Additionally, John 20 records only Mary Magdalene going to the tomb, and not the other Mary. But this recording of a single Mary may further fit the triadic deity idea, "Mary" (one) being all three, similar to Hecate, the goddess of witchcraft (who is the moon).6 You can also see the "virgin" parallel between Hecate and Jesus' mother "Mary" (Matthew 1:18, 23-24). There is also the connection between Hecate and Selene, who is likewise the goddess of the moon. Notice:
Revelation 12:1 Now a great sign appeared in heaven: a woman clothed with the sun, with the moon under her feet, and on her head a garland of twelve stars. (NKJV)
This woman here is identified as the mother of Christ (Revelation 2:27; 12:4-5, 13), and clearly is connected with the moon ("under her feet" cf. Genesis 37:9-10). This comes across as similar to "the queen of heaven" (Jeremiah 7:18; 44:17-19, 25) who also appears to fit a "lunar goddess" (cf. 2 Kings 23:5; Jeremiah 8:2). And as pointed out with Apuleius, his ancient novel describes a witch who turns into a bird and flies away. The woman in Revelation 12:14 "was given two wings of a great eagle, that she might fly into the wilderness to her place."7

Robert Anthony



1. Although there is differences. They are also noted as daughters of Apollo, or daughters of Dionysus.

2. The Black Arts, Richard Cavendish, p. 289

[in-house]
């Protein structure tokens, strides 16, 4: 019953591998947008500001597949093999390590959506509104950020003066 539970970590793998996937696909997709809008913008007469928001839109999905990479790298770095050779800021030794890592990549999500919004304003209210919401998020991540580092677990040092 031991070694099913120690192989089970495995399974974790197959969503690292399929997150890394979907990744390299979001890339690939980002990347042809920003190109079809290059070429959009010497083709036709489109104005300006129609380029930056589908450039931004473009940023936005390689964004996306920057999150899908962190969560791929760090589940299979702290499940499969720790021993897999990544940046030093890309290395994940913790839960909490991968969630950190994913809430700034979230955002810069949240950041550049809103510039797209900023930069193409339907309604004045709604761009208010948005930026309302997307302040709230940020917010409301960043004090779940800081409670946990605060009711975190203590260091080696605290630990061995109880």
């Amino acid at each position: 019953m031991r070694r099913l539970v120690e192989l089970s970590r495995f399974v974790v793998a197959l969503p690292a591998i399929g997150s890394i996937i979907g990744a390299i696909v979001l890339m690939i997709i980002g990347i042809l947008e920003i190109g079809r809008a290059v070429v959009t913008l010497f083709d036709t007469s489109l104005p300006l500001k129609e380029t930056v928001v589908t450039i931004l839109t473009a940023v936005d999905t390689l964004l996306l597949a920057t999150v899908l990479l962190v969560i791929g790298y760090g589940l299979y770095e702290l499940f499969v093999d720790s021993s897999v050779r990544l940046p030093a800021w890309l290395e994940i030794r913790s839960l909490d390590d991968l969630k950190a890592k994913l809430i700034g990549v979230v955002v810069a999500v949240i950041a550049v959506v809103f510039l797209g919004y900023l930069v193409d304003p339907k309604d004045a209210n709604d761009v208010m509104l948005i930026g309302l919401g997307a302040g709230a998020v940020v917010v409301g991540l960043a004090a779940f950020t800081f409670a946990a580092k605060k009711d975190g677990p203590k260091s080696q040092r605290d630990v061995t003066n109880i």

3. ibid., p. 290

4. In this tale, the character Lucius is transformed into a donkey. Compare this fiction story to 2 Peter 2:16 ("a dumb donkey speaking with a man’s voice"). Also, notice Numbers 22:28-30, a satanic story (in 22:22 the angel is called "satan" [לְשָׂטָן]) involving a talking donkey.

5. Someone might argue that the oils were simply for covering up the "dead body smell." However, in John 11:39, "Martha, the sister of him who was dead, said to Him, 'Lord, by this time there is a stench, for he has been [dead] four days.'" Did they forget to put it on Lazarus? Also, notice that in John 12:3, Mary anointed Jesus with oil, and He says "she has kept this for the day of My burial" (John 12:7; also see Matthew 26:7-13; Mark 14:3-9). She put it on him while he was still alive. The purpose appears spiritual (as it is in witchcraft). The concept may have initially been that the oil would bring him up from the dead in the story (as in 1 Samuel 28).

6. Contrary to commercial witchcraft and their "Catholic" ideas of Hecate, the triadic goddess can simply be seen as the moon itself. Note: Hecate is a motif, parallel not only with Graces, the Mary's, and Selene, but also with the goddess Isis, who is likewise the moon itself. This is evident via the fact that she births Horus, the sun⁠—an explicit depiction of a solar eclipse (the moon releasing the sun). And thus, she is depicted with the crescent horns and disc—could it be any more obvious? Also, compare this to the woman associated with the moon in Revelation 12:1. She ends up giving birth the the sun (Christ), and lo and behold: "the dragon stood before the woman who was ready to give birth, to devour her Child as soon as it was born" (Revelation 12:4), more obvious ecliptic lore.

7. Ruth 3:9 says: "Take your maidservant under your wing, for you are a close relative." Someone might argue that this "under your wing" is merely a figure of speech, but based on it's usage in 1 Kings 8:6; 2 Chronicles 5:7; Ezekiel 1:8, 23; 10:8, 21, it fits that Boaz had an actual wing in the story (Ruth 3:9). Mythologically, such is not a problem (e.g. Thanatos). Further, Isaiah 40:31 speaks of the people saying: "They shall mount up with wings like eagles, they shall run and not be weary, they shall walk and not faint." The Septuagint has "they shall grow wings" (πτεροφυήσουσιν). Also see Psalm 55:6-7.